With that, we also had a fairly large number of games featuring licensed soundtracks. Ever since the compact disc became the games medium of choice in the 90's, games have not been shy about popping on some killer tunes to please their consumers. The Playstation was the epitome of this new gaming frontier, as a Sony product was always likely to be, and the merging of games with music was an integral part of the cultural impact the console had on a whole generation.

Thing is, whilst many of my fellow Junkyard writers were probably spending that period in their lives chilling out to the latest trance hit, or techno rave masterpiece (or whatever it's called, it's not my area of knowledge!), I was happily indulging in my own musical journey - one that very much consisted of a bunch of sweaty gigs, slam dancing lunatics and a healthy disliking of authority. Punk. A misunderstood genre, if ever there was one, was in many ways my first love, and it is a love that is well catered for on that little Sega made mistress of my dreams. Whether it's a nod back to the spit covered, pogoing era of the 70's, the DIY led revolution of the 80's or the ska and skate infused 90's revival, there's plenty for the discerning punk fan to enjoy whilst indulging in some Dreamcast gaming.

But I'm not just going to list a top ten of DC punk songs. Anyone who has read anything else I've ever written for the Junkyard knows that ain't my style. Being a punk fan that just about remembers a time before streaming services were king, it's always been about the mighty album for me. Punk albums are wondrous, beautiful things - full of unheard delights, musical experimentation and just plain weirdness, far beyond the narrow view that some have of punk rock. They're often overlooked, criminally so, dismissed as having just one or two good songs - but nothing could be further from the truth. And I think it's time to start setting the record straight.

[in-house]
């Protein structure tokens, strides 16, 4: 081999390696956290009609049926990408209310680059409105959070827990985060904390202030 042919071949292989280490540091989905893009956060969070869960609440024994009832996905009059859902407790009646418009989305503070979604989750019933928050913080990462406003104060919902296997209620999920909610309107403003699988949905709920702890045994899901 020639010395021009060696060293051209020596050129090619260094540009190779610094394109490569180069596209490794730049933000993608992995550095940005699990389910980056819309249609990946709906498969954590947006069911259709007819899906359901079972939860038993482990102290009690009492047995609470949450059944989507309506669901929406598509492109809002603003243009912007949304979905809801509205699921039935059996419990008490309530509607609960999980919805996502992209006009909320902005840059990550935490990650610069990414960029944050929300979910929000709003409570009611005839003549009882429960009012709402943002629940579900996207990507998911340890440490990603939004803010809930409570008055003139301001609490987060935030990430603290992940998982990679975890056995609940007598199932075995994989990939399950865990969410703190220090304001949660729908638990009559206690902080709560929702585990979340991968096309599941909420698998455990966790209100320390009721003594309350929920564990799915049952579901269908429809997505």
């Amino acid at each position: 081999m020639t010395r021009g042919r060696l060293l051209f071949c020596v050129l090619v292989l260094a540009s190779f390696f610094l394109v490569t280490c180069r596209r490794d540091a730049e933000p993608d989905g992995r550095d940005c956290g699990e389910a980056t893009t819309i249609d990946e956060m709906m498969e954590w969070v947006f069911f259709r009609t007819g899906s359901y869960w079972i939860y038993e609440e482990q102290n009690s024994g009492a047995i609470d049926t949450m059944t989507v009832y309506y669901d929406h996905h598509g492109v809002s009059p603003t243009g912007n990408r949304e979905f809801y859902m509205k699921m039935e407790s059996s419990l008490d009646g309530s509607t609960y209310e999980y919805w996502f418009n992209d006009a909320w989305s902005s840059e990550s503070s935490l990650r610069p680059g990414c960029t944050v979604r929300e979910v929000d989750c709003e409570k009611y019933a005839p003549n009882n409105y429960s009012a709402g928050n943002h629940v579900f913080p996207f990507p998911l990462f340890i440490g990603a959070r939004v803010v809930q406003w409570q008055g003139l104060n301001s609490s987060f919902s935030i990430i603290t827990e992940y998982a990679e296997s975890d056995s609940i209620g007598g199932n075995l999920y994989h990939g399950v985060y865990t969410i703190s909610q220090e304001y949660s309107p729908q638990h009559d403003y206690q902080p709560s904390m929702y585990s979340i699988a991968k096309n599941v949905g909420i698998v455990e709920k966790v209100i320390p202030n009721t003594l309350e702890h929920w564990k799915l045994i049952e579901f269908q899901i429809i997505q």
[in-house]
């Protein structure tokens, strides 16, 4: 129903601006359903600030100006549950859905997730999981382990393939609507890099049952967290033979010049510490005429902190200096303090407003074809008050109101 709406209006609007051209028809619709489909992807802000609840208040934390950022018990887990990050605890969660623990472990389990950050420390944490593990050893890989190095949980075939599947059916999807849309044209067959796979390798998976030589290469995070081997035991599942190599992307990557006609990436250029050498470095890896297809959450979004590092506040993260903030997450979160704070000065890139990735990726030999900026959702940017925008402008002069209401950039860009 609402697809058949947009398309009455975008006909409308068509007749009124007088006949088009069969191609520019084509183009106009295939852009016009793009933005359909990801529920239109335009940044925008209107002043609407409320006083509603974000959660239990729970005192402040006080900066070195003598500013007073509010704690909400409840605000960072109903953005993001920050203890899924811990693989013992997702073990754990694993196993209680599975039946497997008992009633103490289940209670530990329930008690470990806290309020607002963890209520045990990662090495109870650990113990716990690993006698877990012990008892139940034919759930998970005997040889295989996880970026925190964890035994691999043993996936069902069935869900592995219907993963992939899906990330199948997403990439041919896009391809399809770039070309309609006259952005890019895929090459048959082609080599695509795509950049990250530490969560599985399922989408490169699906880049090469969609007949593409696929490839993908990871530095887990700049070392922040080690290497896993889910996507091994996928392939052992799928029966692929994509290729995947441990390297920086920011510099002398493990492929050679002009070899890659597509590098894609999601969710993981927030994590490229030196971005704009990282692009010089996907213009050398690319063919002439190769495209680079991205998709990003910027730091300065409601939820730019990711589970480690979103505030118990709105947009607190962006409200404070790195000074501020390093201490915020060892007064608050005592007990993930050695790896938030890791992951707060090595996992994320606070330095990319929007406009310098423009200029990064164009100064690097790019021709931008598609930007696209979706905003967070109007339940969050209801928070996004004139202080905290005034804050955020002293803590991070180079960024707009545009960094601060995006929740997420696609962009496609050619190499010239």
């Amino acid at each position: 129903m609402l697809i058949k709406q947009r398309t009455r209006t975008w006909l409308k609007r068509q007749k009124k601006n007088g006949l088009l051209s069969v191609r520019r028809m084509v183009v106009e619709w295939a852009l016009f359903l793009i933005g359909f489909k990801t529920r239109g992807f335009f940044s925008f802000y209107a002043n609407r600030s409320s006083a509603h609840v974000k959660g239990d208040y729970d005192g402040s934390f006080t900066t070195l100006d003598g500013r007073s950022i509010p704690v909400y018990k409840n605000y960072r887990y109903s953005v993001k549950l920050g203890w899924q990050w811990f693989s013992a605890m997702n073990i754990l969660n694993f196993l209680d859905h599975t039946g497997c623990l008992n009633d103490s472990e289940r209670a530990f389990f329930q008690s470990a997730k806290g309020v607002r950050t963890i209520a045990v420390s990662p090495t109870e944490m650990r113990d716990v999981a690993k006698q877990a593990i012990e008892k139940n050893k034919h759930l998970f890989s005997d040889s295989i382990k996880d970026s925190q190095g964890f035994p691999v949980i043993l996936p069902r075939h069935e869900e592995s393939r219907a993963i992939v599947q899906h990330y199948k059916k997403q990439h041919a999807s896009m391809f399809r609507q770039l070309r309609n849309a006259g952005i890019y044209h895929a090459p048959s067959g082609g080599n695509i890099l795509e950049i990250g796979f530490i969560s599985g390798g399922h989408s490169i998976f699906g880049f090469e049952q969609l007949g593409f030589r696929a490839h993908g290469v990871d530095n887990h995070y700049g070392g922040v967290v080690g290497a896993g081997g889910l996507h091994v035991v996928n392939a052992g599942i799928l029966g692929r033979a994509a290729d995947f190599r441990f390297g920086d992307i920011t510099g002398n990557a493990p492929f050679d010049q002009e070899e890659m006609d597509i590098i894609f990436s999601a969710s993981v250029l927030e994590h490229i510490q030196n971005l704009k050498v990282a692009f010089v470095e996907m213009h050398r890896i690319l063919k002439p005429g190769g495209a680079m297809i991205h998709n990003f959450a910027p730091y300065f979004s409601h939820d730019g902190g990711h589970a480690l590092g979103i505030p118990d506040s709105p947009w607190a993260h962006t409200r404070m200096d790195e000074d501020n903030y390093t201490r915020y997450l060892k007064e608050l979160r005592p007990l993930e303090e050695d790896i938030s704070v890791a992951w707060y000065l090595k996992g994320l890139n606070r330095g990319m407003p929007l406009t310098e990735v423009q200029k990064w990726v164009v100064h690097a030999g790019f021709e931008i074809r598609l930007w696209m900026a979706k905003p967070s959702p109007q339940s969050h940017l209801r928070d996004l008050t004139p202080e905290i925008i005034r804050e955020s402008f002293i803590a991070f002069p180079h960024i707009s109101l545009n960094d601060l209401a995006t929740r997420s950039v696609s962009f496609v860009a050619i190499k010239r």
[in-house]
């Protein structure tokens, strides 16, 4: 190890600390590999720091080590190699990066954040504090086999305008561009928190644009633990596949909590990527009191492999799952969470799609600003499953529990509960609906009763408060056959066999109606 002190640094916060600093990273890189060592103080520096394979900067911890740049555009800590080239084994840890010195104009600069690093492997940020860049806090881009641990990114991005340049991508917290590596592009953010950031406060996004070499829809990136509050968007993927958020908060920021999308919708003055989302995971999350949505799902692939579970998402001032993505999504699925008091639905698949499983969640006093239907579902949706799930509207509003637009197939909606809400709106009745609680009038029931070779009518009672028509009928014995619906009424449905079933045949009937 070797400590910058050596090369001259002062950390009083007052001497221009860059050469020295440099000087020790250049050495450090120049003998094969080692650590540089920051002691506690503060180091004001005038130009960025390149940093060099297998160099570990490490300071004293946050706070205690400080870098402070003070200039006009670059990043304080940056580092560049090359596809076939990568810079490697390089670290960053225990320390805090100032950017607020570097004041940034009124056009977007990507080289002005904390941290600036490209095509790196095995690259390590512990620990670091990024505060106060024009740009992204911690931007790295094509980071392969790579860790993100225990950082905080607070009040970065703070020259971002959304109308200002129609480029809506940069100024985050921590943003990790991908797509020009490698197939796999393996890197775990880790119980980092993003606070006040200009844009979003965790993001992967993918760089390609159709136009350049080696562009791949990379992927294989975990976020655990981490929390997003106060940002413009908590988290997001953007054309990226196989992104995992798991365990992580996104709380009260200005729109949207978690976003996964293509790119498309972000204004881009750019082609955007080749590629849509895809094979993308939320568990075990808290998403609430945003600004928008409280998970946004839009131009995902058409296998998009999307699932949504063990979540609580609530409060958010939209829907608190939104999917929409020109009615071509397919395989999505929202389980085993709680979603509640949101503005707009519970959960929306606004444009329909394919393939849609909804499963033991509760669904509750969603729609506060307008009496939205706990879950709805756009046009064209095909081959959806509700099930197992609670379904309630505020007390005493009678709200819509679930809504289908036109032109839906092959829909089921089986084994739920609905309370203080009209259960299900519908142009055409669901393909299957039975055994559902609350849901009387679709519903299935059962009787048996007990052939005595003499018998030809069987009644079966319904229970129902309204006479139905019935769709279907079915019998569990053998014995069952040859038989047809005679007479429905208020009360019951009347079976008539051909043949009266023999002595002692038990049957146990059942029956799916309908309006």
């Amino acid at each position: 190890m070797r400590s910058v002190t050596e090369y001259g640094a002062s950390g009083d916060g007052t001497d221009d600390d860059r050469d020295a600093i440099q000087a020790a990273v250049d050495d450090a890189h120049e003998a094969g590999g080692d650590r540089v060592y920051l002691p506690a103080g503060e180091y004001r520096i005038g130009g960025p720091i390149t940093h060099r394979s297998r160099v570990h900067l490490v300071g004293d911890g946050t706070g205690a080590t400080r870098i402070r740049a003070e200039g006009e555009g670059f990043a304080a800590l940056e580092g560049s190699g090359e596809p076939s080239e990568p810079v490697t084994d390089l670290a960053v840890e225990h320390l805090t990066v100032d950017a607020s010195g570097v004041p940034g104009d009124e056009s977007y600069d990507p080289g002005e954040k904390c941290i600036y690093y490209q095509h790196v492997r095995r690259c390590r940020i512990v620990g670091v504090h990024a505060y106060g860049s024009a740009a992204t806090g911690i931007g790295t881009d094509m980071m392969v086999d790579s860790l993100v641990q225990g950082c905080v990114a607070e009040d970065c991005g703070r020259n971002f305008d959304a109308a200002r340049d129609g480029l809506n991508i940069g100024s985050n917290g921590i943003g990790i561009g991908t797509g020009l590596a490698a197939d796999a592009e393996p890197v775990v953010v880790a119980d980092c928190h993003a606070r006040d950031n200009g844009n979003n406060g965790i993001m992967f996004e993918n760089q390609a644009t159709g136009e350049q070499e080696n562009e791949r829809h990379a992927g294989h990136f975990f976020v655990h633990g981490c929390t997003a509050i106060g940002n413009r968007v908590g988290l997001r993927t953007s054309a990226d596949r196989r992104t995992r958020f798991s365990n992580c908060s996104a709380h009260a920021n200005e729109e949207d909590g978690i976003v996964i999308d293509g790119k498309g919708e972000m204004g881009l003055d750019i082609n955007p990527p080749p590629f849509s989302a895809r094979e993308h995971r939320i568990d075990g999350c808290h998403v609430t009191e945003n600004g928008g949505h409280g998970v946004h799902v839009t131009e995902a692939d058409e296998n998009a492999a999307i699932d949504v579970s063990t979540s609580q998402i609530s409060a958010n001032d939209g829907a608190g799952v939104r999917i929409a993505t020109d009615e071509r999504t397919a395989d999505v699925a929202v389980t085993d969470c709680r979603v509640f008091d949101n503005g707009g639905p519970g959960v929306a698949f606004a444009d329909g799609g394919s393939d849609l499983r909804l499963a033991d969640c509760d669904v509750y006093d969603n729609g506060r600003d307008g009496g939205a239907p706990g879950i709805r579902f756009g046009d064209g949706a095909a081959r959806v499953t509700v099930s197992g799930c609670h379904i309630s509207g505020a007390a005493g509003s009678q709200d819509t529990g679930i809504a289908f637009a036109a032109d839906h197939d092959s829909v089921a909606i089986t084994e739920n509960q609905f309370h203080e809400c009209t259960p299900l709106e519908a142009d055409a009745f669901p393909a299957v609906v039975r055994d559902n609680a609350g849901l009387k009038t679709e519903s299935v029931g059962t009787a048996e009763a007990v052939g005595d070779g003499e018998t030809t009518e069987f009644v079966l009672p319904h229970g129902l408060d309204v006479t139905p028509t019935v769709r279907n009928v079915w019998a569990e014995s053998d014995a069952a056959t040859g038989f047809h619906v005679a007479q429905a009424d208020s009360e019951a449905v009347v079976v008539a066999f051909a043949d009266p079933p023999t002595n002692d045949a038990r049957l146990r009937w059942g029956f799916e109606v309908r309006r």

So come join me as I take a look at a dozen great examples of punk albums, all of which feature songs from Dreamcast games.
Bad Religion - No Control (1989) 
(featuring 'You' from Tony Hawk's Pro Skater 2)

Bad Religion, more so than probably any other band, were responsible for helping shape the sound that punk became in the early 90's. Whilst they were part of the early LA hardcore scene (the fantastic 'How Could Hell Be Any Worse?' standing right up there with the best of that cities output), they didn't truly come into their own until they ended the 80's with a trio of masterpiece albums, 'Suffer' came first, 'Against the Grain' rounded them off, and this, 1989's 'No Control' is slap bang in the middle. It builds on what came before, 'Suffer' being the template of what the band's sound would become, but everything is that touch quicker, that touch harder, and that tad better sounding (although 'Suffer' remains one of my all time favourite albums). Greg Gaffin's lyrics are always a level above the often simple anti-authority diatribes, and on this he effortlessly melds philosophy, politics and the human condition, all laid on top of a melodic, fast southern Californian hardcore punk sound. Bands like the Descendents, Adolescents and D.I. had done similar things before, but it was Bad Religion who perfected this sound. Songs from this album still make appearances in the bands live sets, and there's a very good reason for that. No Control is one of the very best US punk albums ever recorded.

'You' featured in Tony Hawks Pro Skater 2, and is a favourite amongst many, it's upbeat, high speed skate punk sound perfectly fitting the game.

Stand out songs:
- Big Bang
- I Want to Conquer the World
- Henchman

You can listen to 'No Control' on Spotify here.